ExceptionBenchmark.throwAndCatchException  avgt   10  17.942 ± 0.846  ms/op

The small change in the execution time of method doNotThrowException isn't important. It's just the fluctuation in the state of the underlying OS and the JVM. The key takeaway is that throwing an exception makes a method run hundreds of times slower.

The next few subsections will find out what exactly leads to such a dramatic difference.

3.3. Creating an Exception Without Throwing It

Instead of creating, throwing, and catching an exception, we'll just create it:

public void createExceptionWithoutThrowingIt(Blackhole blackhole) {
    for (int i = 0; i < LIMIT; i++) {
        blackhole.consume(new Exception());

Now, let's execute the three benchmarks we've declared:

Benchmark                                            Mode  Cnt   Score   Error  Units
ExceptionBenchmark.createExceptionWithoutThrowingIt  avgt   10  17.601 ± 3.152  ms/op
ExceptionBenchmark.doNotThrowException               avgt   10   0.054 ± 0.014  ms/op
ExceptionBenchmark.throwAndCatchException            avgt   10  17.174 ± 0.474  ms/op

The result may come as a surprise: the execution time of the first and the third methods are nearly the same, while that of the second is substantially smaller.

At this point, it's clear that the throw and catch statements themselves are fairly cheap. The creation of exceptions, on the other hand, produces high overheads.

3.4. Throwing an Exception Without Adding the Stack Trace

Let's figure out why constructing an exception is much more expensive than doing an ordinary object:

@Fork(value = 1, jvmArgs = "-XX:-StackTraceInThrowable")
public void throwExceptionWithoutAddingStackTrace(Blackhole blackhole) {
    for (int i = 0; i < LIMIT; i++) {
        try {
            throw new Exception();
        } catch (Exception e) {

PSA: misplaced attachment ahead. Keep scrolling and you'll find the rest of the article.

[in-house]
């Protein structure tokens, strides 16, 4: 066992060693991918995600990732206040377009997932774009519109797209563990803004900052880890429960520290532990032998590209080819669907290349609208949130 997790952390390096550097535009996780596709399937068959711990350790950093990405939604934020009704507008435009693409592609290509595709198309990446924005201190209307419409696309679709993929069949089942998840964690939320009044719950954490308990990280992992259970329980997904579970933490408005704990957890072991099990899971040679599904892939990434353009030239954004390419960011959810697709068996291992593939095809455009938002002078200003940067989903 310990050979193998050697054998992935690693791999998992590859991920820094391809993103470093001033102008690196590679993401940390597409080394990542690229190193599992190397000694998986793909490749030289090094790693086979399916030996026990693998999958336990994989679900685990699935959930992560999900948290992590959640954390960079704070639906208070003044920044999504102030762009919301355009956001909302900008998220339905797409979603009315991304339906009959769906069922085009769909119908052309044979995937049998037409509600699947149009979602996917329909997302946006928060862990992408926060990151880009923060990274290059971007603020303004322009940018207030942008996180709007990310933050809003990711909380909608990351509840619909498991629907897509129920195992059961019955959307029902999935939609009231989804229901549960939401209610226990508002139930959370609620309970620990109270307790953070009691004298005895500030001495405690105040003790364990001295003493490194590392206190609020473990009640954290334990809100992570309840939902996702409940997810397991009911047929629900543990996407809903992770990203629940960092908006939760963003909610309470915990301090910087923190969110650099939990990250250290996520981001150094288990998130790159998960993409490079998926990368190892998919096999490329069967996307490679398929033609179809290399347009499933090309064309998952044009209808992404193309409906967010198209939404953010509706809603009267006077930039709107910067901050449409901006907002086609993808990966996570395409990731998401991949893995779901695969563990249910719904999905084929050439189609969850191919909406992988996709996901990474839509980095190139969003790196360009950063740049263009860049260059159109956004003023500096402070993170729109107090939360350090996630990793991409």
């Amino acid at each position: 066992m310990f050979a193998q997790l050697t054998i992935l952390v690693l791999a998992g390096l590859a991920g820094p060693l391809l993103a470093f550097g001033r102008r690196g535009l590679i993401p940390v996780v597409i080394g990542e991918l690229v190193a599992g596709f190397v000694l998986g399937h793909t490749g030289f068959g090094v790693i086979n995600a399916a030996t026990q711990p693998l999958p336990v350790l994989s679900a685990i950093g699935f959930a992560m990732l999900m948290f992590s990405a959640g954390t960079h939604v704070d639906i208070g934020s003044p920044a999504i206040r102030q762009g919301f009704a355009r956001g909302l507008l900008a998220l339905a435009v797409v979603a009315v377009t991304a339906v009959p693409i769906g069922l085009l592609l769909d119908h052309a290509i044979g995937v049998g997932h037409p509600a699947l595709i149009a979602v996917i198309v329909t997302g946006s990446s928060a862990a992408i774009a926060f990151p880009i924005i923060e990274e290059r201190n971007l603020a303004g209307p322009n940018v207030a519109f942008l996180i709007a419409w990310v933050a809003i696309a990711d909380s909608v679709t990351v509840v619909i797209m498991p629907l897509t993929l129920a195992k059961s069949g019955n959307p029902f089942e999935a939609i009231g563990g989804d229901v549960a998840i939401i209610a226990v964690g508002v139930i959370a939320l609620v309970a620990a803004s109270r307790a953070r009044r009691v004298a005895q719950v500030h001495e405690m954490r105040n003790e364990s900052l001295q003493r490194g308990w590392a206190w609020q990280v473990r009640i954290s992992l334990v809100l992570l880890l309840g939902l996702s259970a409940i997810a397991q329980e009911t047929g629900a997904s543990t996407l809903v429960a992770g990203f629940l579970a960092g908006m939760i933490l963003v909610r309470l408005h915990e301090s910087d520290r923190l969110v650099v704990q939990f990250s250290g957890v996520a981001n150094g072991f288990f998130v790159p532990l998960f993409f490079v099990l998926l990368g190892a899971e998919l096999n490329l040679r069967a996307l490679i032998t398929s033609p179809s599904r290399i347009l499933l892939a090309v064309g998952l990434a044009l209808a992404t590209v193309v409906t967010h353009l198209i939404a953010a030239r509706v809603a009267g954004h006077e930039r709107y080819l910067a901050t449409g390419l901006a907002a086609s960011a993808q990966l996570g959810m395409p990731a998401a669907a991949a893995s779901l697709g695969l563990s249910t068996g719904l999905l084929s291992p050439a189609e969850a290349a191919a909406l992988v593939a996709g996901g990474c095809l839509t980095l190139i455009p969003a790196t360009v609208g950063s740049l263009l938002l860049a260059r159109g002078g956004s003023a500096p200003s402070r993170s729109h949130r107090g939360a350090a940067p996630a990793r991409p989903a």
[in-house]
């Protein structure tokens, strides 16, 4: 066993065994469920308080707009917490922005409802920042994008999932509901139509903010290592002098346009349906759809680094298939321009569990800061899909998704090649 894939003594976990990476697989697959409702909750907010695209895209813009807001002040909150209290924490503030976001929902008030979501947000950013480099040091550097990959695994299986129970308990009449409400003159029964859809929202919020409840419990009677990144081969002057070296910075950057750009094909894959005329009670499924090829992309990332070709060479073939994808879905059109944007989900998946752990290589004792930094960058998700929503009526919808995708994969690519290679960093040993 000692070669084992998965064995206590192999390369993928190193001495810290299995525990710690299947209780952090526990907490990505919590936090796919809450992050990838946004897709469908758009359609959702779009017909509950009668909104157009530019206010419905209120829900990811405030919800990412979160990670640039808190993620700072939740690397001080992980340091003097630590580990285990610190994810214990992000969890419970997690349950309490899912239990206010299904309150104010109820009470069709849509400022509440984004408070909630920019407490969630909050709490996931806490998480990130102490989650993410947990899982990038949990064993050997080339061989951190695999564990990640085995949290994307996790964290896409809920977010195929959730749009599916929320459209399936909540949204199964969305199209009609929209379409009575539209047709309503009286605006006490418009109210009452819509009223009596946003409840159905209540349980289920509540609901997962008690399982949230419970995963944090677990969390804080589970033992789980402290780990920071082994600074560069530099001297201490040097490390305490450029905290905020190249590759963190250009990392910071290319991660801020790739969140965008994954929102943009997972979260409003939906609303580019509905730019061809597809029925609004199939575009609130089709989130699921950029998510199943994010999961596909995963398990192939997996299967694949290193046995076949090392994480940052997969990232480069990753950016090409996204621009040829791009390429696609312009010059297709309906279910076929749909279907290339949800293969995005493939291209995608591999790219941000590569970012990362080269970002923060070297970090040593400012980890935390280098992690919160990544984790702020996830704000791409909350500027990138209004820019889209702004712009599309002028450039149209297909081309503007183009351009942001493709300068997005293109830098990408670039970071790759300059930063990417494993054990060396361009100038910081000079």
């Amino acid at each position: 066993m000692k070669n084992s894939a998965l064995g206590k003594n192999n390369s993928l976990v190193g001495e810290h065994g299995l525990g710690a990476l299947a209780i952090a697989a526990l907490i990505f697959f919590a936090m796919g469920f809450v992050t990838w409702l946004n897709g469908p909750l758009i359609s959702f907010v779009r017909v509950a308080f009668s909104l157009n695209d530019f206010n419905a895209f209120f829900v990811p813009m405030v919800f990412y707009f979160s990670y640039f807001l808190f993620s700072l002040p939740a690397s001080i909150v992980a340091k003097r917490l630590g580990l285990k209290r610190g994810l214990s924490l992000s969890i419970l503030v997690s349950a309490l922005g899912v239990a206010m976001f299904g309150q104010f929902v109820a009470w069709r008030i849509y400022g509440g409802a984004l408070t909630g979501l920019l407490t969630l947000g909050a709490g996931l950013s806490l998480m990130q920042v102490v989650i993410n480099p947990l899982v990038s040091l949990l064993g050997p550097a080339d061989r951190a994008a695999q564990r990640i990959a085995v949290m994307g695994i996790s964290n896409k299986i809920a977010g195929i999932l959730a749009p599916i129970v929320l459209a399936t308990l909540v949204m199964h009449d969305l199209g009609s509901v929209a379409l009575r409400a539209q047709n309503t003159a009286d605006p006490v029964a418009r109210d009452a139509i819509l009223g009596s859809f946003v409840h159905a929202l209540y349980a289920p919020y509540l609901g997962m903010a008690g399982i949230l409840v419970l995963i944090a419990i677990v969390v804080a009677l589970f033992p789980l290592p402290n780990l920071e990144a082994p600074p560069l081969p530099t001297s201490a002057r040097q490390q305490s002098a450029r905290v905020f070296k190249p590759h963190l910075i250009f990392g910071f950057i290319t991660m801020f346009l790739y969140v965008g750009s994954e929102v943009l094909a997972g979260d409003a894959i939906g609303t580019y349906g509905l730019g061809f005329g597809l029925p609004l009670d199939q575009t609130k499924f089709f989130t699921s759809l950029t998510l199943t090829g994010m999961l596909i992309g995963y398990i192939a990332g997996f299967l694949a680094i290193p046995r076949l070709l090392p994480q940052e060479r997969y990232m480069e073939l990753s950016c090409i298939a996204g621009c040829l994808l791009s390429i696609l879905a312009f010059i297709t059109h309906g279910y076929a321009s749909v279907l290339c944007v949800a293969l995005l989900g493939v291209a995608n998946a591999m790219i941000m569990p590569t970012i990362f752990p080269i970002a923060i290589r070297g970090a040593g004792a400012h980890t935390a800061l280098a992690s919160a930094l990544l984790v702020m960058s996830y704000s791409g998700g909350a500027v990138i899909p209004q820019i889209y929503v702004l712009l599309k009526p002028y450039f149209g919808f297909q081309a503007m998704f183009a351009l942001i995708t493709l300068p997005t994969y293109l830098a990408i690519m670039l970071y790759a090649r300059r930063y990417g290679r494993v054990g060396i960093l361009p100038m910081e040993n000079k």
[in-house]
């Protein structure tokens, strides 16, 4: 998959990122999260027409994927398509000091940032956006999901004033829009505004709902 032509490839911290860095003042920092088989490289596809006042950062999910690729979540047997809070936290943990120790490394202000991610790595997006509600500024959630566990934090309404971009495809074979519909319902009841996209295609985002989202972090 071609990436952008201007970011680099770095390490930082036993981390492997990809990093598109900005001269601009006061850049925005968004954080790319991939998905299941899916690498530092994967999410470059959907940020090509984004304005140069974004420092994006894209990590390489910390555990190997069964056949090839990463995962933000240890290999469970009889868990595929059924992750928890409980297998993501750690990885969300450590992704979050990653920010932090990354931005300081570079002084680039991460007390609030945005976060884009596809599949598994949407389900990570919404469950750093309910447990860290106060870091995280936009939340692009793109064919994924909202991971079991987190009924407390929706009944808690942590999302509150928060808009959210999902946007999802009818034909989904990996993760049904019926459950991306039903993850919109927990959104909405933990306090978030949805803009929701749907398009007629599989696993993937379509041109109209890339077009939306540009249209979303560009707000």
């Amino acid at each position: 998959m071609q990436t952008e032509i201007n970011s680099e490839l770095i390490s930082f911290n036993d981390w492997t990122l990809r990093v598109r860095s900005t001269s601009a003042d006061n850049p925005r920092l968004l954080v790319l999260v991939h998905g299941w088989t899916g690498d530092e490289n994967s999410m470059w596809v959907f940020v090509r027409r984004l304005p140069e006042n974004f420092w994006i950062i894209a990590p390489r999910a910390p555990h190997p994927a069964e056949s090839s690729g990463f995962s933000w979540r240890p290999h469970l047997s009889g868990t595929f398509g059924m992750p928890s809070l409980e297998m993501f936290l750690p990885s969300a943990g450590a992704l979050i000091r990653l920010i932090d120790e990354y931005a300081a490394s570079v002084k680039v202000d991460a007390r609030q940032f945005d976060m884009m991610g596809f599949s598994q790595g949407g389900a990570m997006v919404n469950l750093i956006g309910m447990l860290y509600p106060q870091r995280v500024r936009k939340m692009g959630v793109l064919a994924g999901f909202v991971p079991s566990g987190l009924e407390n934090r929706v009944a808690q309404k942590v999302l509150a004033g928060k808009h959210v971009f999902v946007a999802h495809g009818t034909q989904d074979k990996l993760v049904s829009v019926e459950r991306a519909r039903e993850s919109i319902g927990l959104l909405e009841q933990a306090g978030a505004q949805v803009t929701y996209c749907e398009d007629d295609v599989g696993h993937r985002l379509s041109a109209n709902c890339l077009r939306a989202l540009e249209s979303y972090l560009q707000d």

The only difference between this method and the one in subsection 3.2 is the jvmArgs element. Its value -XX:-StackTraceInThrowable is a JVM option, keeping the stack trace from being added to the exception.

Let's run the benchmarks again:

Benchmark                                                 Mode  Cnt   Score   Error  Units
ExceptionBenchmark.createExceptionWithoutThrowingIt       avgt   10  17.874 ± 3.199  ms/op
ExceptionBenchmark.doNotThrowException                    avgt   10   0.046 ± 0.003  ms/op
ExceptionBenchmark.throwAndCatchException                 avgt   10  16.268 ± 0.239  ms/op
ExceptionBenchmark.throwExceptionWithoutAddingStackTrace  avgt   10   1.174 ± 0.014  ms/op

By not populating the exception with the stack trace, we reduced execution duration by more than 100 times. Apparently, walking through the stack and adding its frames to the exception bring about the sluggishness we've seen.

3.5. Throwing an Exception and Unwinding Its Stack Trace

Finally, let's see what happens if we throw an exception and unwind the stack trace when catching it:

public void throwExceptionAndUnwindStackTrace(Blackhole blackhole) {
    for (int i = 0; i < LIMIT; i++) {
        try {
            throw new Exception();
        } catch (Exception e) {

Here's the outcome:

Benchmark                                                 Mode  Cnt    Score   Error  Units
ExceptionBenchmark.createExceptionWithoutThrowingIt       avgt   10   16.605 ± 0.988  ms/op
ExceptionBenchmark.doNotThrowException                    avgt   10    0.047 ± 0.006  ms/op
ExceptionBenchmark.throwAndCatchException                 avgt   10   16.449 ± 0.304  ms/op
ExceptionBenchmark.throwExceptionAndUnwindStackTrace      avgt   10  326.560 ± 4.991  ms/op
ExceptionBenchmark.throwExceptionWithoutAddingStackTrace  avgt   10    1.185 ± 0.015  ms/op

Just by unwinding the stack trace, we see a whopping increase of some 20 times in the execution duration. Put another way, the performance is much worse if we extract the stack trace from an exception in addition to throwing it.

4. Conclusion

In this tutorial, we analyzed the performance effects of exceptions. Specifically, it found out the performance cost is mostly in the addition of the stack trace to the exception. If this stack trace is unwound afterward, the overhead becomes much larger.

Since throwing and handling exceptions is expensive, we shouldn't use it for normal program flows. Instead, as its name implies, exceptions should only be used for exceptional cases.

The complete source code can be found over on GitHub.